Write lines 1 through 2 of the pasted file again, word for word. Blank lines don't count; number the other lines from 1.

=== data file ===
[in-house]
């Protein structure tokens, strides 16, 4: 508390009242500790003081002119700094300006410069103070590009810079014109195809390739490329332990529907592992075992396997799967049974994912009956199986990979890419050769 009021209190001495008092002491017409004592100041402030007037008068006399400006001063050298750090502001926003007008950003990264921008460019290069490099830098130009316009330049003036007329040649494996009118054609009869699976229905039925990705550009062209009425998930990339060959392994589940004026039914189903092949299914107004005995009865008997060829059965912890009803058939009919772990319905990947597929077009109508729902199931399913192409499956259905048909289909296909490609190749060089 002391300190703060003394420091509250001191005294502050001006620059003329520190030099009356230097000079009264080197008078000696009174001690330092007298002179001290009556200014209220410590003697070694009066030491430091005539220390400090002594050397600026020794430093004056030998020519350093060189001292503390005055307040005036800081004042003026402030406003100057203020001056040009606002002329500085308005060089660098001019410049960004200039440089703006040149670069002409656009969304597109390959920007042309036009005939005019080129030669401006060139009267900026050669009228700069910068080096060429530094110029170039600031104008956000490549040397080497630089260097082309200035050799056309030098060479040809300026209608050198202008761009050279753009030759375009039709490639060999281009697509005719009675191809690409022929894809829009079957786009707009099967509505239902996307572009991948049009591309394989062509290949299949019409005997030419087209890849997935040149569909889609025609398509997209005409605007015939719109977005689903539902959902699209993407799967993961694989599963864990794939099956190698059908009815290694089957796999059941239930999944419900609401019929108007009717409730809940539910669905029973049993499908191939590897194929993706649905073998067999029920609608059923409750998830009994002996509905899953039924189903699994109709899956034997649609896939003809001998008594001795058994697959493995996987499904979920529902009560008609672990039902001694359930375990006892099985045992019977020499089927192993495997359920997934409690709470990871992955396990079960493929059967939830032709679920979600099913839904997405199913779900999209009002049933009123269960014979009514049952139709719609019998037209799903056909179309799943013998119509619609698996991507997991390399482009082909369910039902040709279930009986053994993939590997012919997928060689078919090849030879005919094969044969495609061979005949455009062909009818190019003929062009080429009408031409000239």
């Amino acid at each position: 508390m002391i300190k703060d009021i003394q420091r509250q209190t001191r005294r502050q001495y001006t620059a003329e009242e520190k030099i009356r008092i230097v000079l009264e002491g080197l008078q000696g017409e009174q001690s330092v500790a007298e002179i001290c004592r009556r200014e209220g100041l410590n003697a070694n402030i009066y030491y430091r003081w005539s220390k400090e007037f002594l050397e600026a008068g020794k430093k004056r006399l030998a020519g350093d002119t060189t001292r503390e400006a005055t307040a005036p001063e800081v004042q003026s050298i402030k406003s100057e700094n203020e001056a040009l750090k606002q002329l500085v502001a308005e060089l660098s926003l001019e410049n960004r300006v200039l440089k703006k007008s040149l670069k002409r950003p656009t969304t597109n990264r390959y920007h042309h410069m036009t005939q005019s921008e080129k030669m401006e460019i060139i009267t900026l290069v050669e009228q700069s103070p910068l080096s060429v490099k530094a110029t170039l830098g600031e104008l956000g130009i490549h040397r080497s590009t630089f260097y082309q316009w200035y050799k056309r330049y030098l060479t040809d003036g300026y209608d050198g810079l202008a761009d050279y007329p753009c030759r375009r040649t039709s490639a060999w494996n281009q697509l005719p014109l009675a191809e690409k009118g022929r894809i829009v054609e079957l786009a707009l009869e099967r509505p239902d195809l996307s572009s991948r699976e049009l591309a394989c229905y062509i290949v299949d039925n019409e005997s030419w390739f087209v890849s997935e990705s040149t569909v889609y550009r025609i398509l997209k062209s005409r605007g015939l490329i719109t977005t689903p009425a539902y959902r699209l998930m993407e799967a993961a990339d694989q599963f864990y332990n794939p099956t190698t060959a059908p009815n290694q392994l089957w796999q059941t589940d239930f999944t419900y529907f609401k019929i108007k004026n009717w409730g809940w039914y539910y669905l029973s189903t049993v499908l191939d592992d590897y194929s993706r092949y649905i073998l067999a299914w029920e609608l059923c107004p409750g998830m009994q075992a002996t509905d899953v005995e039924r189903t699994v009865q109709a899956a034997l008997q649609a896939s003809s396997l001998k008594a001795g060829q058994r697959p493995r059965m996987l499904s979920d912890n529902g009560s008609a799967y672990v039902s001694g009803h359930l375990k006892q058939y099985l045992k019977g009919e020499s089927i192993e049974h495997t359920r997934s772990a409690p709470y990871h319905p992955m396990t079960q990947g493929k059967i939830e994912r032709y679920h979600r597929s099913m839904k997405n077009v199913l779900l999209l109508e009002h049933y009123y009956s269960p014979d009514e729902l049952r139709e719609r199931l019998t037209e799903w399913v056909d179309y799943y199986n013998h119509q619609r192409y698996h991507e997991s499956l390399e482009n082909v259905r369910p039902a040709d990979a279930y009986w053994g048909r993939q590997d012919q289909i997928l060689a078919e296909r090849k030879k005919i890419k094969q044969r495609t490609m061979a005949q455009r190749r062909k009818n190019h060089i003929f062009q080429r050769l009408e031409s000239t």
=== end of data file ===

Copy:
[in-house]
């Protein structure tokens, strides 16, 4: 508390009242500790003081002119700094300006410069103070590009810079014109195809390739490329332990529907592992075992396997799967049974994912009956199986990979890419050769 009021209190001495008092002491017409004592100041402030007037008068006399400006001063050298750090502001926003007008950003990264921008460019290069490099830098130009316009330049003036007329040649494996009118054609009869699976229905039925990705550009062209009425998930990339060959392994589940004026039914189903092949299914107004005995009865008997060829059965912890009803058939009919772990319905990947597929077009109508729902199931399913192409499956259905048909289909296909490609190749060089 002391300190703060003394420091509250001191005294502050001006620059003329520190030099009356230097000079009264080197008078000696009174001690330092007298002179001290009556200014209220410590003697070694009066030491430091005539220390400090002594050397600026020794430093004056030998020519350093060189001292503390005055307040005036800081004042003026402030406003100057203020001056040009606002002329500085308005060089660098001019410049960004200039440089703006040149670069002409656009969304597109390959920007042309036009005939005019080129030669401006060139009267900026050669009228700069910068080096060429530094110029170039600031104008956000490549040397080497630089260097082309200035050799056309030098060479040809300026209608050198202008761009050279753009030759375009039709490639060999281009697509005719009675191809690409022929894809829009079957786009707009099967509505239902996307572009991948049009591309394989062509290949299949019409005997030419087209890849997935040149569909889609025609398509997209005409605007015939719109977005689903539902959902699209993407799967993961694989599963864990794939099956190698059908009815290694089957796999059941239930999944419900609401019929108007009717409730809940539910669905029973049993499908191939590897194929993706649905073998067999029920609608059923409750998830009994002996509905899953039924189903699994109709899956034997649609896939003809001998008594001795058994697959493995996987499904979920529902009560008609672990039902001694359930375990006892099985045992019977020499089927192993495997359920997934409690709470990871992955396990079960493929059967939830032709679920979600099913839904997405199913779900999209009002049933009123269960014979009514049952139709719609019998037209799903056909179309799943013998119509619609698996991507997991390399482009082909369910039902040709279930009986053994993939590997012919997928060689078919090849030879005919094969044969495609061979005949455009062909009818190019003929062009080429009408031409000239």